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Tuesday, December 29, 2009

About Brubeck

                                                                                                December 29, 2009

Dear G.U.C.I. Alumni:

I’ve been thinking lately about the year 1960.  It was a big year for me.  I entered high school that year, I saw Pete Seeger for the first time that year, I put on a football helmet for the first time.  It was in 1960 that I would hear the jazz album that would direct my musical interest for the next fifty years. 

A couple of years earlier my parents moved us from the north side of Chicago back to the family reservation on the west side of town.  But, I still got on the El often to return to Rogers Park to see my best friend Gene and spend time in the old neighborhood.  It was on one of those trips that Gene told me that his uncle had left him the keys to his apartment and that he wanted to go spend the weekend there.  It was a different world then and my parents had no problem letting me go with Gene.  So, two fourteen year olds go off to spend a weekend alone in an apartment on Waveland Avenue in Chi town.  Perfectly normal, right?  Well it was kind of normal.

My buddy Gene was a budding jazz fan and brought a few albums for us to hear on his uncle’s record player.  That’s when I heard it.  I’ve been listening to it ever since.  Gene showed me an album cover with some weird abstract art on it and said, “Wait ‘til you hear this.”  The album was “Time Out” by the Dave Brubeck Quartet.  I never heard anything like it.  It was thirty-four minutes of energy, improvisation, changing tempos, swinging and not swinging and then swinging again, jazz.   I’d soon learn that Paul Desmond was the alto sax player in the quartet whose unique sound would uplift and haunt you at the same time; and that Joe Morello was the drummer who could actually play a melody (in any time frame) on the drums.  We must have listened to that album twenty-five times that weekend.  I had the two best known numbers, Blue Rondo ala Turk, and (of course) Take Five, imbedded in my psyche by the time I caught the train home.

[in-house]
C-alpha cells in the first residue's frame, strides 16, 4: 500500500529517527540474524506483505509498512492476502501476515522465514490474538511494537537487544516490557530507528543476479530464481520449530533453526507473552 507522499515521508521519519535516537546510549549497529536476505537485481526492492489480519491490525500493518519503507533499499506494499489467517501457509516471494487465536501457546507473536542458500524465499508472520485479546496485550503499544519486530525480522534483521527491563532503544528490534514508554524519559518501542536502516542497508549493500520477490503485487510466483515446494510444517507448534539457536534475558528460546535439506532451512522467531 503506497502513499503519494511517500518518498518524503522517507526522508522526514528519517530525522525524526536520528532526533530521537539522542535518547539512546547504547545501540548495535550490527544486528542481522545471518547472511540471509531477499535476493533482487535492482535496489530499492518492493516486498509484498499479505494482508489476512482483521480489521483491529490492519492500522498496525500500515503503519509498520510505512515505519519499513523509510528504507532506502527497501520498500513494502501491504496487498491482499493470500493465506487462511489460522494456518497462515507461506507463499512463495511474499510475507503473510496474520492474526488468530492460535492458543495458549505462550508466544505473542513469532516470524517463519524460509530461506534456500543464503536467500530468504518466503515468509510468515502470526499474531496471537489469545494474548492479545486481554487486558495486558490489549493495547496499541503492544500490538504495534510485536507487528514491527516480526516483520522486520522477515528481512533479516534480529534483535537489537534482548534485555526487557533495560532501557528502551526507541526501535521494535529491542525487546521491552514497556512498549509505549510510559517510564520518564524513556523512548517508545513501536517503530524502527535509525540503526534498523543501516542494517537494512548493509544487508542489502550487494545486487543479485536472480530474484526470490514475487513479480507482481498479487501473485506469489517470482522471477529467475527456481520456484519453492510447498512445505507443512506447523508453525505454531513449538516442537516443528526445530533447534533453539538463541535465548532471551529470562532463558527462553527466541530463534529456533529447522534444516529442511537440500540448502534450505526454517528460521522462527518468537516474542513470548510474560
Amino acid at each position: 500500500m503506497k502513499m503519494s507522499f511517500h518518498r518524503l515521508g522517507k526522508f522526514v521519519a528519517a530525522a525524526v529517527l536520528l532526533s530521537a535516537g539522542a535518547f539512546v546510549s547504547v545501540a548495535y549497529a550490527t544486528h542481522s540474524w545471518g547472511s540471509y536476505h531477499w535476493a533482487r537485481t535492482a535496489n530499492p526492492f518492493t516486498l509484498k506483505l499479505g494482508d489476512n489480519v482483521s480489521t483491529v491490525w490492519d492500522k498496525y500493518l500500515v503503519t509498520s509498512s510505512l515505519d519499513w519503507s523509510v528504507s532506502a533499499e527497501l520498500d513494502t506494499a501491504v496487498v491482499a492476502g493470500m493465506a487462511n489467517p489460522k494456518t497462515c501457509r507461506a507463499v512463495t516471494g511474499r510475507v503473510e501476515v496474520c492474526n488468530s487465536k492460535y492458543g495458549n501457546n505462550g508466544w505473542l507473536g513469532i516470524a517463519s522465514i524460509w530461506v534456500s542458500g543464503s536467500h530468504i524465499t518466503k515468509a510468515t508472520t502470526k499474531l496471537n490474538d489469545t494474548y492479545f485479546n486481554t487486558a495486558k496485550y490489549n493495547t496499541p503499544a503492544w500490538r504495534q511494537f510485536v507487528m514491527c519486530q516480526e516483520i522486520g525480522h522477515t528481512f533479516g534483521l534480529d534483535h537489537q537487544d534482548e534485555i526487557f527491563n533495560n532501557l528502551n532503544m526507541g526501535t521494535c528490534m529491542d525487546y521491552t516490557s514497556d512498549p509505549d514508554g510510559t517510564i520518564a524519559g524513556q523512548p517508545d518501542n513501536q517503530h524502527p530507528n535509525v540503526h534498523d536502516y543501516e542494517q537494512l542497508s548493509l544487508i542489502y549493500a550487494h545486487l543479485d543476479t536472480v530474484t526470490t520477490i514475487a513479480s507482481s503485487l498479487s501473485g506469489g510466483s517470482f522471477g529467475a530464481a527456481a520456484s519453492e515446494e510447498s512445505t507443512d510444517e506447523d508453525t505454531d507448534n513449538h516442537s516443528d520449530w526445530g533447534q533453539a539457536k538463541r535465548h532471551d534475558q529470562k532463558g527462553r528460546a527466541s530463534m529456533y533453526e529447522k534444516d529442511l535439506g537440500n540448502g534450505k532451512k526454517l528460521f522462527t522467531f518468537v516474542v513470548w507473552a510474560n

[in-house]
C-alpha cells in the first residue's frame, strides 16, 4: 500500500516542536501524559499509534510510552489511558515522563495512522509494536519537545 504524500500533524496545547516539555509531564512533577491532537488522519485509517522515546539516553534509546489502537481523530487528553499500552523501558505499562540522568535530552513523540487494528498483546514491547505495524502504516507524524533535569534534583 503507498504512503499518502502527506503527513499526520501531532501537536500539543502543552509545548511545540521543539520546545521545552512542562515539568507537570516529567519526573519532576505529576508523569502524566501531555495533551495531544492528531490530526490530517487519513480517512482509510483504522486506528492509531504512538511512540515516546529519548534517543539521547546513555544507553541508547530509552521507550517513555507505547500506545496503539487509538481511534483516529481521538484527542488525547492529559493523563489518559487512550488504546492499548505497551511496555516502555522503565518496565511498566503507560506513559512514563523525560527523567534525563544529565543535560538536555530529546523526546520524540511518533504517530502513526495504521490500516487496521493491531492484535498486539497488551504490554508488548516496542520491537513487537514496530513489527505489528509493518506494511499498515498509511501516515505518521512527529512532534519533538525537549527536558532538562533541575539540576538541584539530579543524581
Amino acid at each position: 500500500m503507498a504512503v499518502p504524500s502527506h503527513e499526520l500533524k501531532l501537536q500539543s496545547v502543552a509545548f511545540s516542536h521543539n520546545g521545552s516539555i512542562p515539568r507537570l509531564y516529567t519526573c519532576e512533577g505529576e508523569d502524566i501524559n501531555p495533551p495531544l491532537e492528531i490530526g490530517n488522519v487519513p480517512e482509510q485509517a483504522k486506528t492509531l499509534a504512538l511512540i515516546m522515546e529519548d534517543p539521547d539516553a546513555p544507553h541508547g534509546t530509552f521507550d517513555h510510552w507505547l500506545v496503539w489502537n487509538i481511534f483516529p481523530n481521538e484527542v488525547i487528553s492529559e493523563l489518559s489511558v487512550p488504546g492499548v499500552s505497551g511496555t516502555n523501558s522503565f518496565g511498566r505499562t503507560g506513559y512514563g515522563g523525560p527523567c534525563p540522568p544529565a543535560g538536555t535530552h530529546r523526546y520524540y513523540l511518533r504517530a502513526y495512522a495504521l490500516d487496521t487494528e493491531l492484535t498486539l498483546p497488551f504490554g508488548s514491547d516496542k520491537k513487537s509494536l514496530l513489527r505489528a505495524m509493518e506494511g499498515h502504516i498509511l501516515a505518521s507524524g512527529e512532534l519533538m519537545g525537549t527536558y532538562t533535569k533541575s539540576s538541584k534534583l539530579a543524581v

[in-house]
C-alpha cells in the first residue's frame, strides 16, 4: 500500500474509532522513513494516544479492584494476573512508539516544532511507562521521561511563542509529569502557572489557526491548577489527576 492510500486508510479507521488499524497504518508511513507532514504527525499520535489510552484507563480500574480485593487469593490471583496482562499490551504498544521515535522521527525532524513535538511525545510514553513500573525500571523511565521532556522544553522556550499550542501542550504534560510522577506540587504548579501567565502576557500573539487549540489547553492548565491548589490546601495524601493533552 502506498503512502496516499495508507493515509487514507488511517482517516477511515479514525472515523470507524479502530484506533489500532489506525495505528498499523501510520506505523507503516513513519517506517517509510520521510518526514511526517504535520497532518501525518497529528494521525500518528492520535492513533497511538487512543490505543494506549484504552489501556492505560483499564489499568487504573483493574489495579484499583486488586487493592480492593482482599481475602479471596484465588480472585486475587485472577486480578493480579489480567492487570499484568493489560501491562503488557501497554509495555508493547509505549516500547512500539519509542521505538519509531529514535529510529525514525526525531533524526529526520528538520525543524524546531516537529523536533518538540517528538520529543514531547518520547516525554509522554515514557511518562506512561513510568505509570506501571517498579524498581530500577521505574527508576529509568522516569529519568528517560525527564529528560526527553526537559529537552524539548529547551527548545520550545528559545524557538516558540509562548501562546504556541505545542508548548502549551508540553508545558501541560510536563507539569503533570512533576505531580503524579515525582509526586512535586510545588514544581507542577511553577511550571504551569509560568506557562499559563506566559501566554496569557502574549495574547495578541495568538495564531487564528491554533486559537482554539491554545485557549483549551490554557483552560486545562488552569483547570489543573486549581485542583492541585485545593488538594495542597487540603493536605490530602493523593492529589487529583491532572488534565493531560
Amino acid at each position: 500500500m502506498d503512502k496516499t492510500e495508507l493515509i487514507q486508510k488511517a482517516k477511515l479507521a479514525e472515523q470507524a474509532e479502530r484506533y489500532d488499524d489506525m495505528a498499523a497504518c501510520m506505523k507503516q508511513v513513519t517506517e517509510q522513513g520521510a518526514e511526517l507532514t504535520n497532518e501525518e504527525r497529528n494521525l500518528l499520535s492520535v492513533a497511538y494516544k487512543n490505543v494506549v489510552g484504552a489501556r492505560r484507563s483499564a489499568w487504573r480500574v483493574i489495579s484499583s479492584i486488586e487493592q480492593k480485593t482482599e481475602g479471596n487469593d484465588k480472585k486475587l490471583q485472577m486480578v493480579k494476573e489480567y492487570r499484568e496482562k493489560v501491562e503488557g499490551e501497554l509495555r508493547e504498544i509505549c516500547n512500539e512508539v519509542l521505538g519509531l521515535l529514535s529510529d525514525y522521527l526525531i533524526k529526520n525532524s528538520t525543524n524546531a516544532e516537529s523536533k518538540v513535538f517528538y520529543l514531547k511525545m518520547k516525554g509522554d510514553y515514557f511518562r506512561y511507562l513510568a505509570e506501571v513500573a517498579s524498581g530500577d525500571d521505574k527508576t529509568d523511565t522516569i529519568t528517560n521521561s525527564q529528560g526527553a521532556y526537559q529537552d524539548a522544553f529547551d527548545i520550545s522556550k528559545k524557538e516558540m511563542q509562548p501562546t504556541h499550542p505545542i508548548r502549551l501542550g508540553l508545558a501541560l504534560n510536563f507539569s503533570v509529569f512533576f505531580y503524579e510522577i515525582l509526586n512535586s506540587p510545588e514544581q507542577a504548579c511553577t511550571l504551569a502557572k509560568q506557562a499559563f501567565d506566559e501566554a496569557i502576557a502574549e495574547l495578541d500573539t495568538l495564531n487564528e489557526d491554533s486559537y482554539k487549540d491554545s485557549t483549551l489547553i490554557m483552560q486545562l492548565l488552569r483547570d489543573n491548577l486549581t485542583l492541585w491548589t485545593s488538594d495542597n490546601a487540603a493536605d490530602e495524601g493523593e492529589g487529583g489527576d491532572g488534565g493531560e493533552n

Later I bought the album.  I wore it out, literally.  I bought it again, then once more before it finally came out on CD.  Last month “Time Out” was re-mastered and re-issued along with a DVD of the Brubeck Quartet to mark the fiftieth anniversary of its first release.  It’s magnificent!  It’s the music that led me to investigate and fall in love with jazz.  It started with “Time out” and expanded chronologically in both directions from traditional jazz to swing to be bop to modern; from Armstrong to Goodman to Basie, to Davis, Pepper, Getz, Rich, et al.  It started with that abstract art album cover and my buddy, Gene saying, “Wait ‘til you hear this.” 

Brubeck is being honored tonight on the Kennedy Center Awards program.  I owe him a deep debt of gratitude; and to my buddy, Gene.


Saturday, August 1, 2009

26 Year-Old Time Capsule

I know I’m going to sound like your parents (and even my parents) but, where the heck does the time go?  Every year when the leaves begin to fall and footballs fly, I wonder what happened to the months.  Camp starts and ends in a flash (I always maintained that at camp there are only two days of the week, Shabbat and not-Shabbat; and that throughout the summer the days drag and the weeks fly by).  But really, this time around I blinked in June, and it was now. 

What a year we had here at camp.  We built a beautiful new performing arts center, had a marvelous programmatic summer, once again saw a Klotz in Camp K’ton (Zoe carries on Jeremy, Michael and Melissa’s K’ton tradition), and we avoided the flu (Avodah ‘09’s cheer was, “We beat the swine in 2009”).  Anaf Project in the new building was magnificent as were Chugim presentations, two Dan Nichols and E18ghteen concerts, all-camp Shiurim and final friendship circles.